Stretch at their desk often.
Eat fast food once every two weeks.
June 28, 2005
Children and Exercise
Children need an hour of exercise per day
Recommendation aims to end confusion over conflicting advice
ATLANTA - Children should get an hour of exercise over the course of each day, a panel of national obesity experts has concluded, seeking to end confusion on the matter.
"Physical activity is essential for health. This just puts a number on the amount of physical activity children should receive or shoot for," said Dr. William Dietz, director of nutrition and physical activity for the Centers for Disease Control and Prevention, which funded the panel. The recommendation was made earlier this month.
The committee was created to cut through conflicting advice on children's exercise — 27 different groups have their own recommendations.
"People get confused about what they should do," Dietz said. Federal health officials hopes the different organizations will adopt the panel's advice so parents will get a unified message from the health community.
The panel reviewed more than 850 existing studies on child physical activity and found that most recommended 30 to 45 minutes of continuous activity.
But the panel decided that 60 minutes of exercise was more appropriate because children typically are active in "fits and spurts" rather than in a continuous manner, said Dr. William Strong, a co-chairman of the panel.
"What we're trying to say is that you accumulate this over the day — it doesn't have to be in one particular spurt of activity," said Strong, a retired professor of medicine at the Medical College of Georgia.
Children should be given the chance to take part in a variety of physical activity, from walking to jumping rope to competitive sports.
"The reality is children aren't going to be physically active unless it's fun," Dietz said.
It's an important issue because besides helping control weight, regular exercise reduces the risk for heart attack, colon cancer, diabetes and high blood pressure, and may reduce their risk for stroke.
"The real issue is not that children are having immediate problems, but that if we don't do something about this now, 20 to 30 years from now we'll have a severe epidemic of cardiovascular disease and metabolic syndrome," Strong said.
The CDC previously said that more than a third of high school students nationwide do not engage in vigorous physical activity, such as running or playing sports like basketball or soccer.
Daily participation in high school physical education classes dropped from 42 percent in 1991 to 32 percent in 2001, according to the latest data from the CDC.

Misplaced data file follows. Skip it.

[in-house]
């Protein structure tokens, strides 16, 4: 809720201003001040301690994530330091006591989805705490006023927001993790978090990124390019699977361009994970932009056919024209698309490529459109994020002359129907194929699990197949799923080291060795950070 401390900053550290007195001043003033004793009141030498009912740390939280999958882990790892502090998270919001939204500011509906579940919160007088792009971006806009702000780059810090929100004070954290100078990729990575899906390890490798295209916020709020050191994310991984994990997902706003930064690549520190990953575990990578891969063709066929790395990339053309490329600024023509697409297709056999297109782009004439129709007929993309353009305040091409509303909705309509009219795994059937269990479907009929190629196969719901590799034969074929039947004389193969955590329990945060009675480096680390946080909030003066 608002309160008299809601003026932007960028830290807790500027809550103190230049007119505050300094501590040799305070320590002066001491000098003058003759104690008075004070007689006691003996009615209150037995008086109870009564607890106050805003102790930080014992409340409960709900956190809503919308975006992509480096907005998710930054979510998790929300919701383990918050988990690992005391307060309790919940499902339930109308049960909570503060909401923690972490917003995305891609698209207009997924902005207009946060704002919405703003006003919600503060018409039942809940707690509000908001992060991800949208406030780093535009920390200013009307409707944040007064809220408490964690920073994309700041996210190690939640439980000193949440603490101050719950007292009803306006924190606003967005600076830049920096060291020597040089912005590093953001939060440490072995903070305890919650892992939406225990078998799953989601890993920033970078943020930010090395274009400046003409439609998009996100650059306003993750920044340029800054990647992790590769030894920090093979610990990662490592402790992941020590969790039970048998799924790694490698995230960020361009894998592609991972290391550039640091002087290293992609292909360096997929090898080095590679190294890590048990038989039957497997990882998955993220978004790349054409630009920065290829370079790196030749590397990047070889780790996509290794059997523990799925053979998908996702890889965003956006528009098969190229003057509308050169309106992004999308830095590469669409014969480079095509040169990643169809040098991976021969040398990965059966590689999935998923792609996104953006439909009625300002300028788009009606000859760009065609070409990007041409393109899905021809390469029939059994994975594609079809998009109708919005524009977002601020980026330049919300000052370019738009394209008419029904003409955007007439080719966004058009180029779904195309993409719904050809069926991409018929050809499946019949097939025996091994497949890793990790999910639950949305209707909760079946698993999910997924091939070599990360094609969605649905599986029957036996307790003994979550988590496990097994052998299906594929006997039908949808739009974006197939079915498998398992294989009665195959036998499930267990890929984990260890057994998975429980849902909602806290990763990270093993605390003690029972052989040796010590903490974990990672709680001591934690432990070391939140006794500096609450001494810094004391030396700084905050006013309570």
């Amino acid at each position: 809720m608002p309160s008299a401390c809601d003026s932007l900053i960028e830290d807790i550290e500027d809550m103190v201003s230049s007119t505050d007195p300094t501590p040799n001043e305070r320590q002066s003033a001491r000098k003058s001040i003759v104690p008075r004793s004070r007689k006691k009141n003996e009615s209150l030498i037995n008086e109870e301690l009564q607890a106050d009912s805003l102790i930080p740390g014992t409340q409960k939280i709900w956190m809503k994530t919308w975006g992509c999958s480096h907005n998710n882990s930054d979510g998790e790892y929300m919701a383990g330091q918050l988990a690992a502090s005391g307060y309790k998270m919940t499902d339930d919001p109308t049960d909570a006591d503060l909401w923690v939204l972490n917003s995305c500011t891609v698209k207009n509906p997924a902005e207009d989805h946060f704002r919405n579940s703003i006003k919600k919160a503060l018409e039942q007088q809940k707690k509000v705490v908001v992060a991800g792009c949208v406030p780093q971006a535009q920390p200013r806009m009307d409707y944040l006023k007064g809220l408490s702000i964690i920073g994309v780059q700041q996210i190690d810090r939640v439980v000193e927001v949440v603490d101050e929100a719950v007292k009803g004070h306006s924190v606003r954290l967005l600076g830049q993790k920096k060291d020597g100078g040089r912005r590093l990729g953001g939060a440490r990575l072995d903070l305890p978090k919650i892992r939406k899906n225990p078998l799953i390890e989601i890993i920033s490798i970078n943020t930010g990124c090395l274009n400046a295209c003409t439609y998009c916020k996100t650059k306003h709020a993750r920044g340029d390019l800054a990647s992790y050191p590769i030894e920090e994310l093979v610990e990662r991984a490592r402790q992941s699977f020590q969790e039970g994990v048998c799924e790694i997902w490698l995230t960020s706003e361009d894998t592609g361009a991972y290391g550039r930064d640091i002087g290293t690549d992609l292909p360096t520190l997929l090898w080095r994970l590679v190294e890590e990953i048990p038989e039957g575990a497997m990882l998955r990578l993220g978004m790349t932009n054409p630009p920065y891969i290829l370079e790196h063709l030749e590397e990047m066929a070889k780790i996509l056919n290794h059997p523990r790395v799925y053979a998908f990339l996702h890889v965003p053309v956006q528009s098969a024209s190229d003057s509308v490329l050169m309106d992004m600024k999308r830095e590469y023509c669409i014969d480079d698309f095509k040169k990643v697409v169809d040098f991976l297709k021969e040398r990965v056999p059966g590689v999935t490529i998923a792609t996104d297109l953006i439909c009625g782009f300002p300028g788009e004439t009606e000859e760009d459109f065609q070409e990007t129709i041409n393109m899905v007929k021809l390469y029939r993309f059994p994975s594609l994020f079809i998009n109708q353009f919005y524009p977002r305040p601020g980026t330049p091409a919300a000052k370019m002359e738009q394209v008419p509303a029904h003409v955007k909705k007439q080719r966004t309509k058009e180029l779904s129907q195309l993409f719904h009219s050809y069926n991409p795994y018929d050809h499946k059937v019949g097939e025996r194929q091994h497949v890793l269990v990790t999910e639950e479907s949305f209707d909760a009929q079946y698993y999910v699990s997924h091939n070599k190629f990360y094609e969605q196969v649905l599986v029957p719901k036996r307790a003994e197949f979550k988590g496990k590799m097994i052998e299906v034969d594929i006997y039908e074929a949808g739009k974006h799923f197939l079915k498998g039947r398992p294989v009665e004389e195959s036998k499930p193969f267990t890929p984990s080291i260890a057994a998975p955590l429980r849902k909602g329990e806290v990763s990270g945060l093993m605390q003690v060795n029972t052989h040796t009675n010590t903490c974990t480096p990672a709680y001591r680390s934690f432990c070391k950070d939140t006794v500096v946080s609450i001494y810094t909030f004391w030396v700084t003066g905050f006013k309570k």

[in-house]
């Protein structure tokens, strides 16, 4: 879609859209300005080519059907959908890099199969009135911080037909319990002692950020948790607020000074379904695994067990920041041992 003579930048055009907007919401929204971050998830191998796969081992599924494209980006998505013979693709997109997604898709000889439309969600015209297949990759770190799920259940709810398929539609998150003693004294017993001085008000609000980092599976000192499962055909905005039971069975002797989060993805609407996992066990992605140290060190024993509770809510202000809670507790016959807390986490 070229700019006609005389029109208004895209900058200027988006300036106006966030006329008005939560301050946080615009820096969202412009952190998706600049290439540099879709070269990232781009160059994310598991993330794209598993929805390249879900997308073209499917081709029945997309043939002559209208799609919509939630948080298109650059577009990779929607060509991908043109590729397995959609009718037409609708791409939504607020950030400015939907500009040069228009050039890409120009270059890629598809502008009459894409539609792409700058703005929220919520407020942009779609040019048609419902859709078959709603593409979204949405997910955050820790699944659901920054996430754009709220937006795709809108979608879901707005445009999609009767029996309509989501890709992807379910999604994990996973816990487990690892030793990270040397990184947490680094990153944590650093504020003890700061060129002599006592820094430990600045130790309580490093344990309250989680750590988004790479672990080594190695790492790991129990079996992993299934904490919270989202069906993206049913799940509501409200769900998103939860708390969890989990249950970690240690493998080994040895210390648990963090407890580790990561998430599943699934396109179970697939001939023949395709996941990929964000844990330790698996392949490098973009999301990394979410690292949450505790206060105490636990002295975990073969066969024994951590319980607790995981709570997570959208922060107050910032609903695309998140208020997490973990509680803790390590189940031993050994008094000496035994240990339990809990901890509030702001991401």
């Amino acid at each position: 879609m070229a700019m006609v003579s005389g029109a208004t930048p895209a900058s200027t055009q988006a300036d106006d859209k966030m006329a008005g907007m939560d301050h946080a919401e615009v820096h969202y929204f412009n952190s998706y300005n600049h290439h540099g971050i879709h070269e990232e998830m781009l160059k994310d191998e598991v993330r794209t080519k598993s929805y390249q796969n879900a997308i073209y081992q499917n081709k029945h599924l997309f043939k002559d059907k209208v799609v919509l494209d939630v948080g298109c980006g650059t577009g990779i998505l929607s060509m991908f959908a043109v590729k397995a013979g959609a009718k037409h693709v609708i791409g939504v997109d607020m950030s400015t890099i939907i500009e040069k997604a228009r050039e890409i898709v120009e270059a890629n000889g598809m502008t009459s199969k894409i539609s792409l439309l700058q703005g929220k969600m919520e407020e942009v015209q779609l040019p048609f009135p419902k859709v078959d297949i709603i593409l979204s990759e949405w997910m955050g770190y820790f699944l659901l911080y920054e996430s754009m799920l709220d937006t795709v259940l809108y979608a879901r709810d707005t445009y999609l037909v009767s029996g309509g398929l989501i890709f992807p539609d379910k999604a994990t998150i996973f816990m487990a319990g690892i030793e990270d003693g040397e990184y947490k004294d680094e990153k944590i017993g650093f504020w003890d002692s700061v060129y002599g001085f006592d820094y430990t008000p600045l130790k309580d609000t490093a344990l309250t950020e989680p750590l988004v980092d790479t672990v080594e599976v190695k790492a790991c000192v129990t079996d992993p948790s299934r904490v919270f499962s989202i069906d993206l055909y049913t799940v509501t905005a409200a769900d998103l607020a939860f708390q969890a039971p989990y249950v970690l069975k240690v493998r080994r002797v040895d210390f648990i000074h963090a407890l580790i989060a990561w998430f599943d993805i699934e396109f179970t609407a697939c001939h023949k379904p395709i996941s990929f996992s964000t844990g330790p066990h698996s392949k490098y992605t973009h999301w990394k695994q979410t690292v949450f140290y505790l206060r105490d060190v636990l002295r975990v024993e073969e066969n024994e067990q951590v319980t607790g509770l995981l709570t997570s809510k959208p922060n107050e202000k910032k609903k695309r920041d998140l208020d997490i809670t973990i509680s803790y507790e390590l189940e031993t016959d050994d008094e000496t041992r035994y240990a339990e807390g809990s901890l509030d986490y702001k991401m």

Dietz said that in Atlanta, where the health agency is based, children have "substantial difficulties" in being active.
"Most children (in Atlanta) can't walk to school because of traffic and because of the way communities are designed," he said. "Part of the challenge in today's world is finding opportunities to make physical activity fun."
June 27, 2005
You Got the Beat?
Powered by music.
Rhythm does more than move us. For athletes, the right tunes can sharpen focus, boost performance and minimize pain.
By Jeannine Stein
It was the tae kwon do championship, and competitor Michael Tang needed something to help him concentrate, to calm his pumped pre-competition energy. He turned to the one thing he knew would work: music.
Strapping on his headphones and cueing up some techno-trance music, he closed his eyes and began to visualize himself going into the ring, winning the first round, then the second. "I used the music as the soundtrack of the day," Tang recalls of the 2001 match. "It put me into a more relaxed state of mind and helped me focus." He kept the music in his head throughout the event. The result? He won the U.S. national title.
Athletes work hard to reach a state of internal calm, harnessing their mind power to stay intense, but not frantic. Music helps them get into that zone, offering flow, control, focus. It helps them manage the pain of stressing their bodies to levels undreamed of by most three-times-a-week joggers. And it becomes a positive diversion.
"Although your brain is really high-tech, it can't think about two things at one time," says sports psychologist Michelle Cleere. "If you have a genre of music that really gets you pumped and keeps you focused, it will distract you from negative thoughts."